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Clerkenwell, London: Thursday, 27 January 1814
A howling wind flung icy snow crystals into Hero Devlin's face, stinging her cold cheeks and stealing her breath. She kept her head bowed, her fists clenched in the fine cloth of her merino carriage gown as she struggled to drag its sodden weight through the knee-deep drifts clogging the ancient winding lane. A footman with a lantern staggered ahead of her to light the darkness, for Clerkenwell was a wretched, dangerous area on the outskirts of the City, and night had fallen long ago.
She was here, alone except for the footman and a petite French midwife who floundered through the snow in her wake, because of an article she was writing on the hardships faced by the families of men snatched off the streets by the Royal Navy's infamous press gangs. The midwife, Alexi Sauvage, had offered to introduce Hero to the desperate eight-months-pregnant wife of a recently impressed cooper. No one had expected the woman to go into labor just as a fierce snowstorm swept in to render the narrow lanes of the district impassable to a gentlewoman's carriage. Thanks to their presence, mother and child both survived the long, hard birth. But the snow just kept getting deeper.
"Do you see it yet?" Alexi called, peering through the whirl of white toward where Hero's carriage awaited them at the base of Shepherds' Lane.
Hero brought up a cold-numbed hand to shield her eyes. "It should be j-"
She broke off as her foot caught on something half-buried in the snow and she pitched forward to land in a deep drift on quickly outflung hands. She started to push up again, then froze as she realized she was staring at the tousled dark hair of a body that lay facedown beside her.
The footman swung about in alarm, the light from his lantern swaying wildly. "My lady!"
"Mon Dieu," whispered Alexi, coming to crouch next to her. "It's a woman. Help me turn her, quickly."
Together they heaved the stiffening woman onto her back. The winter had been so wretchedly cold, with endless weeks of freezing temperatures and soaring food and coal prices, that more and more of the city's poor were being found dead in the streets. But this was no ragged pauper woman. Her fine black pelisse was lined with fur, and the dusky curls framing her pale face were fashionably cut. Hero stared into those open sightless eyes and had no need to see the bloody gash on the side of the woman's head to know that she was dead.
"She must have slipped and hit something," said Hero.
"I don't think so." Alexi Sauvage studied the ugly wound with professional interest. As a female, she could be licensed in England to practice only as a midwife. But Alexi had trained as a physician in Italy, where such things were allowed. "She couldn't have died here. A wound like this bleeds profusely-look at all the blood in her hair and on her pelisse. Yet there's hardly any blood in the snow around her." With tender hands, she brushed away the rapidly falling flakes that half obscured the dead woman's face. "I wonder who she is."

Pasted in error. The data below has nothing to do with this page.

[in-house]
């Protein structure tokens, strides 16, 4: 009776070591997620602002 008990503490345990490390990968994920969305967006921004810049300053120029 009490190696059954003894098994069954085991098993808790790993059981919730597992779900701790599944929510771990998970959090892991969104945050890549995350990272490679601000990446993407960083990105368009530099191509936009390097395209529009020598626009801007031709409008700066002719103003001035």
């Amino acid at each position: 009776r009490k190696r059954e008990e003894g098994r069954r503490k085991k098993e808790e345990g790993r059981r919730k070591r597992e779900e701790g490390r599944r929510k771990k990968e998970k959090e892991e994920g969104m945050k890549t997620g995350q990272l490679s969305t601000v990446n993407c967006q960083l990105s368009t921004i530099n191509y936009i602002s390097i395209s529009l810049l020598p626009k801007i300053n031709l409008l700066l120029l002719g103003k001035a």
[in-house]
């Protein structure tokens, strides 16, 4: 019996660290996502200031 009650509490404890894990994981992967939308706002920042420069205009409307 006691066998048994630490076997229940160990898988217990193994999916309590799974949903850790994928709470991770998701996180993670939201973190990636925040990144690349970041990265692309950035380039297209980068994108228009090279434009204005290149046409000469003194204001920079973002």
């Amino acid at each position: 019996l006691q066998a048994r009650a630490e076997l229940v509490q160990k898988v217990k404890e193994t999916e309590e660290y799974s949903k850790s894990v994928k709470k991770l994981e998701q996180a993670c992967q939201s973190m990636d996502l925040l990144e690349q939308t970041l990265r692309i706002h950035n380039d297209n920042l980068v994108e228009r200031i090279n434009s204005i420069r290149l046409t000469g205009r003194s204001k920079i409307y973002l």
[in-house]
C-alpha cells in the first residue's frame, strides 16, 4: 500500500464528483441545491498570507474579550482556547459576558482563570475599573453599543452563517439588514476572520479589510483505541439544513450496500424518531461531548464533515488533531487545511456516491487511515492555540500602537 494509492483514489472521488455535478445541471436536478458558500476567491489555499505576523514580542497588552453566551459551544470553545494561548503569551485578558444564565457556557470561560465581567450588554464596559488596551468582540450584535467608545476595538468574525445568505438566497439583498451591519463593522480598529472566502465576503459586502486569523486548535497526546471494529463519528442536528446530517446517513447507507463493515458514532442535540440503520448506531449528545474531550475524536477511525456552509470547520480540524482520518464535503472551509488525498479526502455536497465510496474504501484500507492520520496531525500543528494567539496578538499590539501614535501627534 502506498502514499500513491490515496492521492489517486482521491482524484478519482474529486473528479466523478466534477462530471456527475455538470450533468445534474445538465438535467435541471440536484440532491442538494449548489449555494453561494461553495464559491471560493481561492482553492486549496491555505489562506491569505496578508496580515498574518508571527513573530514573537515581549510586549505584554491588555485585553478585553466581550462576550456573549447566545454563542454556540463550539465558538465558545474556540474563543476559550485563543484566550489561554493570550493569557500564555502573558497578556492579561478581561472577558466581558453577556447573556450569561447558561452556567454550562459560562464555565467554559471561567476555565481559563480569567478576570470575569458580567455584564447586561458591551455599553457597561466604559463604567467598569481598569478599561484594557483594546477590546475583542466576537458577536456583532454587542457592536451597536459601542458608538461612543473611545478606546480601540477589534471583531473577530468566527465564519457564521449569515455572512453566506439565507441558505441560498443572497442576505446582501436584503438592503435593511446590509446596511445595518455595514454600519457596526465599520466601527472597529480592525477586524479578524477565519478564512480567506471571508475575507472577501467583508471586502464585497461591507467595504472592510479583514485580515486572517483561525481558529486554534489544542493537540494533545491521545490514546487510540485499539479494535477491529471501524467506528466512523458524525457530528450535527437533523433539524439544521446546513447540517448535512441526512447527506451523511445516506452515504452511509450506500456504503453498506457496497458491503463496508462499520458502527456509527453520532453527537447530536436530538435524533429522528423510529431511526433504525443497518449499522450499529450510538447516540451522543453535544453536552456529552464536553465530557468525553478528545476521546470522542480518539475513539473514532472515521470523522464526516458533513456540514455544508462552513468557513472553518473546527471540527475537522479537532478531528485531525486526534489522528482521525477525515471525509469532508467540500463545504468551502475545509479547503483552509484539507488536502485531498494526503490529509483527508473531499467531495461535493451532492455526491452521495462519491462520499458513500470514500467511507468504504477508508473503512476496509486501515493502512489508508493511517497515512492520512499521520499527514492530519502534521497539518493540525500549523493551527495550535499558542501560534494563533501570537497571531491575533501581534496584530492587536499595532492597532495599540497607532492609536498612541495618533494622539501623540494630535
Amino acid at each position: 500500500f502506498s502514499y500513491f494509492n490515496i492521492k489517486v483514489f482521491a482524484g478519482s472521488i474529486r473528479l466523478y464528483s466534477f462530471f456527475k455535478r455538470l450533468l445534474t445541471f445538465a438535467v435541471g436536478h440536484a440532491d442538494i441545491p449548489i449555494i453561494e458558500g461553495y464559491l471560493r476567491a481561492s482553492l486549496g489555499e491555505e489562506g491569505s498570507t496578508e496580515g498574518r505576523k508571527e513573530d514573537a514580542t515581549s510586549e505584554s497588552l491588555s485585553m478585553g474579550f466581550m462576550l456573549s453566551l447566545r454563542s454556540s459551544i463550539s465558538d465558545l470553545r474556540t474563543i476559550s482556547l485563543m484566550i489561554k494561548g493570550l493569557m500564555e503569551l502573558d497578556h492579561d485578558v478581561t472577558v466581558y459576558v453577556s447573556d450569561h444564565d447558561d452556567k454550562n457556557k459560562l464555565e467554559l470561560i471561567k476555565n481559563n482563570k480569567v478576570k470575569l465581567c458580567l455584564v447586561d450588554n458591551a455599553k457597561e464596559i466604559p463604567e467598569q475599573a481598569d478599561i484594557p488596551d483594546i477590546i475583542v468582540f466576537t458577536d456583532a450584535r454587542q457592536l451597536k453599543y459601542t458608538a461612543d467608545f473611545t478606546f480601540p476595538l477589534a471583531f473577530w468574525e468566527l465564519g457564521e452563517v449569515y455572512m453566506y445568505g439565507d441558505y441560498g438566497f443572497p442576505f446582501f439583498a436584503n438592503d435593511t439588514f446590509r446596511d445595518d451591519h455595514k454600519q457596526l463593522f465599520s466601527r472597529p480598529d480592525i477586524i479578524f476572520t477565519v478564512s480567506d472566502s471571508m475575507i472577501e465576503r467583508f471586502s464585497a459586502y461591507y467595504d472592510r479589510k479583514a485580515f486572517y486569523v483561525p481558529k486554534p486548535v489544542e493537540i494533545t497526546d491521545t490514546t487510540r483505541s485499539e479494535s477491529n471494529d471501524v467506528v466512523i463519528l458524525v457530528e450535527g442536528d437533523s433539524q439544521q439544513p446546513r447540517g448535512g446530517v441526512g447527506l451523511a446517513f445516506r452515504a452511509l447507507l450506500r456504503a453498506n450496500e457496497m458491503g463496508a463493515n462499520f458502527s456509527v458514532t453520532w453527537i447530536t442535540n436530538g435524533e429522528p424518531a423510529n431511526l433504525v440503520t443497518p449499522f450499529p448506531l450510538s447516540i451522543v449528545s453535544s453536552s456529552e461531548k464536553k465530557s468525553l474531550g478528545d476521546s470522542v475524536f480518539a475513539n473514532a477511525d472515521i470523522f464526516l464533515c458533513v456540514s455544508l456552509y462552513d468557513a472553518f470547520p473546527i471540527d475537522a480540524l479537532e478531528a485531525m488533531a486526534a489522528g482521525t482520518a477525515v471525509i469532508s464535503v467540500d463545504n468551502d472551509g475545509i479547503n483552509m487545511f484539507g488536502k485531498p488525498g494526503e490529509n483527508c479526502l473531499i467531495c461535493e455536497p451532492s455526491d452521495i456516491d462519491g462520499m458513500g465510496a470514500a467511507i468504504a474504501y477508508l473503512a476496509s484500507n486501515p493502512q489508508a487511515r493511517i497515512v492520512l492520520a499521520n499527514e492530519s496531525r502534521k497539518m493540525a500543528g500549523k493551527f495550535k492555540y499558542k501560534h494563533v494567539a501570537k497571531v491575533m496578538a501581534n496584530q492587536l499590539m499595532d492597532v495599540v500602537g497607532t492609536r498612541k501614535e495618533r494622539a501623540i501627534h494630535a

Hero watched the snow fall away from those still features and felt her chest give an odd lurch. "I know her. She's a musician named Jane Ambrose. She teaches piano to"-she paused as Alexi swung her head to stare at her-"to Princess Charlotte. The Regent's daughter."
S ebastian St. Cyr, Viscount Devlin, stood at the river steps below Westminster Bridge, his worried gaze on the turgid ice-filled expanse of the Thames before him.
Never in anyone's memory had London seen a winter such as this. Beginning in December and lasting for more than a week, a great killing fog had smothered the city with a darkness so heavy it could be felt. After that came days of endless snow that buried the entire Kingdom beneath vast drifts said in some places to run as much as twenty-three feet deep. And then, yesterday, a brief, sudden thaw sent massive blocks of ice from up the Thames spinning downriver to be carried back and forth by the tide, catching in eddies and against the arches of the bridges, where they crashed into one another with a series of echoing booms that reminded Sebastian of artillery fire. Now, with this evening's plunging temperatures and new snowfall, the city had turned into a strange black-and-white world of bleak windblown drifts cut by a ribbon of darkly dangerous ice-filled waters. And still the snow fell thick and fast around him.
He was aware of a strange silence that seemed to press down on the city, unnatural enough to be troubling. Twenty years of war combined with falling wages, soaring prices, and widespread starvation had already brought England to her knees. There was a very real worry that this vicious, killing winter might be more than the country could-or would-bear.
He glanced back at the ancient stone walls of the Houses of Parliament, which rose just beyond the bridge. They seemed so strong and invincibly enduring. Yet he knew they were not.
"Gov'nor." A familiar shrill cockney voice cut through the icy silence. "Gov'nor!"
Sebastian turned to see his sharp-faced young groom, or tiger, slip and almost fall as he took the icy footpath curling down from the bridge. "Tom? What the devil are you doing here?"
"I like t' never found ye, yer honor," said Tom, almost falling again as he skidded to a halt. "A message jist come to Brook Street from 'er ladyship."
"Yes, I heard she's been delayed in Clerkenwell."
"Aye, but this is a second message, yer honor. She's at the Queen's 'Ead near the Green, and she says you'll be wantin' t' come right away. Somebody close to Princess Charlotte's been murdered, and 'er ladyship done tripped over the body jist alyin' there in the street!"
He found Hero beside a roaring fire in the private parlor of a ramshackle old inn at the base of Shepherds' Lane. She stood lost in thought, her hands held out to the blaze. Her wet, rich dark hair lay plastered against her face; the skirts of the elegant black gown she wore in mourning for her dead mother hung limp and sodden.
"Devlin. Thank heavens," she said, turning as he entered.
"I'm sorry it took so long for your message to find me." She was one of the strongest people he knew, determinedly rational and fiercely brave. But as she came into his arms and he held her close, he felt a faint shudder rack her tall Junoesque frame. "Are you all right?"
"Yes." She drew back to give him a lopsided smile, as if vaguely embarrassed by that brief display of vulnerability. "Although more shaken than I'd care to admit."
"Anyone would be shaken."
"Not Alexi. She's gone off to treat the cook's frostbite."
Sebastian grunted. He wasn't sure anything could shock that enigmatic fiery-haired Frenchwoman. But all he said was "Tell me what happened."
He drew her back to the fire's warmth while she provided him with a crisp, calm summary. "A couple of the parish constables are guarding the body," she said. "But I made certain they sent word directly to Sir Henry at Bow Street rather than to the public office here at Hatton Garden."
"That was wise," said Sebastian. Violent deaths connected in any way with the royal family had a tendency to present the officials involved with a Faustian dilemma. And the magistrates of Hatton Garden had in the past proven themselves to be far from reliable. "Does anyone else know yet?"